The horrors of war can change a person forever. For more than a century it’s been general knowledge that many people have trouble dealing with the stresses that stayed with them after their service to our country ended; what was known as “shell shock” during World War I now has the more clinical name of post-traumatic stress disorder.
For many the stress is too great to bear; according to the U.S. Department of Veterans Affairs, more than 6,000 veterans have committed suicide every year since 2008. Muchpublicized data noted that for several years the average rate of veteran suicides was around 22 per day, or nearly one per hour. By 2017 the rate had fallen, but it’s still around 17 per day.
The VA estimates that as many as 20 percent of U.S. veterans suffer from PTSD, and the diagnosis among active-duty military personnel is increasing.
Moreover, the problem isn’t unique to veterans. PTSD increasingly is being diagnosed in the general population, prompted by traumatic events such as physical or emotional abuse, witnessing a mass shooting or surviving a major accident. As can be expected, suicide accompanies PTSD among all Americans; 45,390 total suicides were reported in 2017, an average of 124 per day.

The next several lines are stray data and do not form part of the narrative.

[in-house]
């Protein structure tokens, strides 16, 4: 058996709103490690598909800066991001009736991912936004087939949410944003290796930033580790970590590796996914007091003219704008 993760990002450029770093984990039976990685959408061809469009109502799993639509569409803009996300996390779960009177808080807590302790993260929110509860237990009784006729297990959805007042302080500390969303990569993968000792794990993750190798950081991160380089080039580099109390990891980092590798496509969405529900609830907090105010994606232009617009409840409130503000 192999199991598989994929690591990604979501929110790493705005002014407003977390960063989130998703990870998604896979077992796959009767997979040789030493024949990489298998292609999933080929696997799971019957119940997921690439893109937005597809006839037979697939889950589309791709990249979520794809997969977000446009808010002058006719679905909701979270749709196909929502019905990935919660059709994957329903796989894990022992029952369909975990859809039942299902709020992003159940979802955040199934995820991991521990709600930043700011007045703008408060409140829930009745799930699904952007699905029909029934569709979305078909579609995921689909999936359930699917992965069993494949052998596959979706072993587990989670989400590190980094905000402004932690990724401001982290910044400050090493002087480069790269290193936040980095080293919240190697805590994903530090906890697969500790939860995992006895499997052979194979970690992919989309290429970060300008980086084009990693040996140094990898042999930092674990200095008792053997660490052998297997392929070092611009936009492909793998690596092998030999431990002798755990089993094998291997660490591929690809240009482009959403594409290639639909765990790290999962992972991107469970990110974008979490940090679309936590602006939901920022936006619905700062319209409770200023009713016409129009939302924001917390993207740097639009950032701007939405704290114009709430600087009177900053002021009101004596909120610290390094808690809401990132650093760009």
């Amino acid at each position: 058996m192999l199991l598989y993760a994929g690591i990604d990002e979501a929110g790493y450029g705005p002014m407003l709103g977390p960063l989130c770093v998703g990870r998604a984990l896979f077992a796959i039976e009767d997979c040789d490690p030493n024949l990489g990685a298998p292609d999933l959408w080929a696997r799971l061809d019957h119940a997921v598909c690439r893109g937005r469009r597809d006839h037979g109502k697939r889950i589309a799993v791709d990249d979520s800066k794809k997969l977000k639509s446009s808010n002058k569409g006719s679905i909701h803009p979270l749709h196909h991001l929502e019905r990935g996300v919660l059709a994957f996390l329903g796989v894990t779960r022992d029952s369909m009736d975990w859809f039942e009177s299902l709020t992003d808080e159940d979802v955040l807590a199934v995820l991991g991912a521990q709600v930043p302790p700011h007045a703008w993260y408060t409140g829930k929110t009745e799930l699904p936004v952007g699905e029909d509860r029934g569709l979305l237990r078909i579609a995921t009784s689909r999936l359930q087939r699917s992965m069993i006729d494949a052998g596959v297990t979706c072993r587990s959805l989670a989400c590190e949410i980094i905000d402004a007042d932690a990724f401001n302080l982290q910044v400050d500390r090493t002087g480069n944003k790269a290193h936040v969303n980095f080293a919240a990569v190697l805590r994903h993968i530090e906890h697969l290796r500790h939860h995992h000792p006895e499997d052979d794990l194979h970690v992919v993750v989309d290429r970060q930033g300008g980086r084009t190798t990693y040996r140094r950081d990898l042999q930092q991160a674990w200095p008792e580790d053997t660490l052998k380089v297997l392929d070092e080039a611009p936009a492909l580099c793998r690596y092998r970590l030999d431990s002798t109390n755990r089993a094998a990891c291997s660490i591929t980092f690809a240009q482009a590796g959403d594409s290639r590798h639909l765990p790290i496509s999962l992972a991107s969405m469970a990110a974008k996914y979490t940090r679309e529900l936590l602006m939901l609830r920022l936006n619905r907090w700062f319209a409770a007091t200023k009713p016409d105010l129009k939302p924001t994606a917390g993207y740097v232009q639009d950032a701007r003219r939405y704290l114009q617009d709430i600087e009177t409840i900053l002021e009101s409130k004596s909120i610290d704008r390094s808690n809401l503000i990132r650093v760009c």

So anything that holds the promise of reducing the effects of PTSD, especially suicidal thoughts, could save hundreds, even thousands of lives every year, and the testing that could lead to its approval and generalized use should be expedited. More importantly, if it is approved, insurance companies should commit to covering the treatment.
Such a treatment appears to exist.
Researchers have identified a cluster of nerves that appear to be related to chronic pain such as angina, and also emotional trauma. Called the stellate ganglion, the nerve group also appears related to human fightor- flight emotions.
Deadening the stellate ganglion was found to relieve many PTSD symptoms including depression, anxiety and insomnia in limited testing among patients at some military medical centers.
The nerves appear on the front side of the spine, at the last vertebrae of the neck. An anesthetic is injected to deaden the nerves.
Some side effects to the stellate ganglion block, as the treatment is called, have been reported, such as redness and droopiness in the eyes, flushed face and a hoarse voice, but they are temporary. Also, the benefits might not be immediate, but once they take effect they can last for several months.
The cost of each injection has been placed at around $2,000$3,000, but since only a few treatments are needed each year, the cost is much less than more constant therapies. In addition, patients have been able to return to work sooner and miss fewer days, potentially increasing the economic benefits even more.
At first review, the SGB could ease the pain for thousands of veterans and others suffering from PTSD and other emotional pain, and thus could literally save lives that now are lost to suicide.
With so many lives at stake, we implore researchers to expand tests and federal officials to expedite the review process so that this potentially life-saving treatment, if accepted, can be placed into general use as quickly as possible.